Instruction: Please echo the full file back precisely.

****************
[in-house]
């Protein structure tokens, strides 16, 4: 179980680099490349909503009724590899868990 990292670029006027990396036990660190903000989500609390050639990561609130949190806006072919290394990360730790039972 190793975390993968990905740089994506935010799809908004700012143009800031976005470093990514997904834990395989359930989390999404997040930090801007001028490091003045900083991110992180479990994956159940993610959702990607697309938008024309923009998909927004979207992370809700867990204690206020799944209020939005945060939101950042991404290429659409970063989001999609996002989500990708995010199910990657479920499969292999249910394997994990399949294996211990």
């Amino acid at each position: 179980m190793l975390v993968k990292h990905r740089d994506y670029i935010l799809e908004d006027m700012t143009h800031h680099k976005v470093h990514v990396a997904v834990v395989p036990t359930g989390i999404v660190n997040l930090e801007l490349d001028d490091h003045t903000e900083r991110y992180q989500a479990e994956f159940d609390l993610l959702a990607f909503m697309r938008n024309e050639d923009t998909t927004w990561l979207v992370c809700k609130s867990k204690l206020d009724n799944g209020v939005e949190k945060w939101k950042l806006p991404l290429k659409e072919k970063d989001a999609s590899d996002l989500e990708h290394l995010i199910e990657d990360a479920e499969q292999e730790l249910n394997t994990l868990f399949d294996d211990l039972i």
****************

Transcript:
[in-house]
């Protein structure tokens, strides 16, 4: 179980680099490349909503009724590899868990 990292670029006027990396036990660190903000989500609390050639990561609130949190806006072919290394990360730790039972 190793975390993968990905740089994506935010799809908004700012143009800031976005470093990514997904834990395989359930989390999404997040930090801007001028490091003045900083991110992180479990994956159940993610959702990607697309938008024309923009998909927004979207992370809700867990204690206020799944209020939005945060939101950042991404290429659409970063989001999609996002989500990708995010199910990657479920499969292999249910394997994990399949294996211990």
């Amino acid at each position: 179980m190793l975390v993968k990292h990905r740089d994506y670029i935010l799809e908004d006027m700012t143009h800031h680099k976005v470093h990514v990396a997904v834990v395989p036990t359930g989390i999404v660190n997040l930090e801007l490349d001028d490091h003045t903000e900083r991110y992180q989500a479990e994956f159940d609390l993610l959702a990607f909503m697309r938008n024309e050639d923009t998909t927004w990561l979207v992370c809700k609130s867990k204690l206020d009724n799944g209020v939005e949190k945060w939101k950042l806006p991404l290429k659409e072919k970063d989001a999609s590899d996002l989500e990708h290394l995010i199910e990657d990360a479920e499969q292999e730790l249910n394997t994990l868990f399949d294996d211990l039972i």